Something many bitcoiners fear is what happens if Bitcoin starts succeeding to the point it becomes annoying for Governments.

There is no doubt that unless you are an absolute privacy expert, which are the minority of Bitcoin holders I dare say although definitely increasing, you could be subject either to a fair amount of pressure from authorities or in the worst scenario to several different kinds of pain.

If that ever happens, it will prove Bitcoin’s need in the long run, but at that point none of us will be interested in the long run but in a short term…

Maybe when “orange number go up”

It’s been a while that I’ve been wondering what the future holds for the value of real estate in a bitcoinized economy and I think I’ve finally reached a few conclusions.

If you believe as I do that Bitcoin is a black hole for moneyness, there is no doubt that the largest chunk of real estate’s value will move towards Bitcoin.

But in my opinion this will not happen homogeneously.

First, a Bitcoinized world should after some time, create important progress and that should make real estate an interesting second diversification investment for a small (in relative terms) part of…

EIA’s sources of electricity generation forecasts

A little bit of forecasting.

Roughly this picture says that coal + gas electricity generation will rise from approximately 12.000TWh to 19.000Twh, so around a 60% increase in the next 30 years, and I think it is optimistic.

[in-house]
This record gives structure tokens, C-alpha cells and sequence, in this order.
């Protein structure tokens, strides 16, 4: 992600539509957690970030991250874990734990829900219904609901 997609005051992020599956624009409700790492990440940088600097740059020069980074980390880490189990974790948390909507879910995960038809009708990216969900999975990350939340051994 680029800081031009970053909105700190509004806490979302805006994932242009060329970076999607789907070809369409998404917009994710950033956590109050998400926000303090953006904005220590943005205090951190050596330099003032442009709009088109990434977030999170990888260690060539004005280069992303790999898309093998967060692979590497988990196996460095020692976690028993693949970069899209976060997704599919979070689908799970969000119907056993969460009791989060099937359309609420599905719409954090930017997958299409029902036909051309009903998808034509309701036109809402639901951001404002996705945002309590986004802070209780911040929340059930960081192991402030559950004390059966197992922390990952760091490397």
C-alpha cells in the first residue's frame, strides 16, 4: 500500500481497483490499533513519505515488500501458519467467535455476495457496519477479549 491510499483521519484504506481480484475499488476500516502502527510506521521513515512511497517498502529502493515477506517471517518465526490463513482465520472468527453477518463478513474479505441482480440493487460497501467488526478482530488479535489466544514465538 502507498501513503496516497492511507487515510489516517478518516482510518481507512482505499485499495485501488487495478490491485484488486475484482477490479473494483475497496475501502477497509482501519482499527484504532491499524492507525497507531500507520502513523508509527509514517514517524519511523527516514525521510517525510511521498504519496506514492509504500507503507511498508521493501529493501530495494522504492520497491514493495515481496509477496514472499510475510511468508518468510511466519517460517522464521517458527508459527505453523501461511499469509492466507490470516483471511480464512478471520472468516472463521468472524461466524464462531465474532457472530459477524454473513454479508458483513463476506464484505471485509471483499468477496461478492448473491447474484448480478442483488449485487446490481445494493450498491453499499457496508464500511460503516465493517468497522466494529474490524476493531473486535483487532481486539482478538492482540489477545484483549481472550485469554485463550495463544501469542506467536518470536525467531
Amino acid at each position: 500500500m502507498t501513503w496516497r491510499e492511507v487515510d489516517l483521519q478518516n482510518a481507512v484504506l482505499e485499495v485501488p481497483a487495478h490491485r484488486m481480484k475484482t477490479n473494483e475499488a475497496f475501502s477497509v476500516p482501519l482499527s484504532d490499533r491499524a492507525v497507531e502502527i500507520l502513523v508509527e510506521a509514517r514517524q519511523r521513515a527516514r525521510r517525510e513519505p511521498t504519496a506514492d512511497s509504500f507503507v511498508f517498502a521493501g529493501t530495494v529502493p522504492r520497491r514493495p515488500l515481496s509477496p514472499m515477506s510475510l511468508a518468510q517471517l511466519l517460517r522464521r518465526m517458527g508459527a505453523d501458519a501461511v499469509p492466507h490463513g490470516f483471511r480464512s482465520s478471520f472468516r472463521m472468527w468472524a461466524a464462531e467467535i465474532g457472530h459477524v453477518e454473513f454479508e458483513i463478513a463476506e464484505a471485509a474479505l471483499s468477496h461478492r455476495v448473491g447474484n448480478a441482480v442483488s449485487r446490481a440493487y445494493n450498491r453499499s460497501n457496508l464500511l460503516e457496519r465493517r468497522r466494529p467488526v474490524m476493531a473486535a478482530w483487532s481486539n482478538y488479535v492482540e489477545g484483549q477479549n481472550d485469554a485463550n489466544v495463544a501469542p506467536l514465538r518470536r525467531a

Who would have thought?

Well, anyone paying just a bit of attention really.

If you consider that 2/3 of the population are poor and consume per capita on average 80% less than those countries consuming the most per capita, and taking into consideration that this is a growing part of the population worldwide, it shouldn’t be a surprise that they also want…

Whenever an oil pipe is not enough, you need to store it as cheap as possible

I can’t stop thinking about the striking similarities and analogies among commodities, energy markets, Bitcoin mining and Bitcoin itself.

If you think about it, every single commodity, in order to satisfy a need, needs to be transported wherever it is demanded, therefore it needs to be transported over space.

But whenever a bottleneck arises in the transportation capacity or if the demand doesn’t match in terms of time that of supply, you need to make it travel through time, that is, to use proper storage, minimizing deterioration of this commodity.

Transportation and storage are two sides of the same coin…

I frequently come across, like I guess most of you, people who repeat the mantra of “Bitcoin has failed” or “Bitcoin is going nowhere”, blah, blah, blah.

As I recently said in twitter, I find it hilarious; when I hear/read this, I have the same feeling as if someone told me my home or my computer have failed.

If value is subjective, who do you think you are to tell me something that I find useful has failed for me?

I can agree with you that my house or my computer may suck to your standards, but how can you…


family man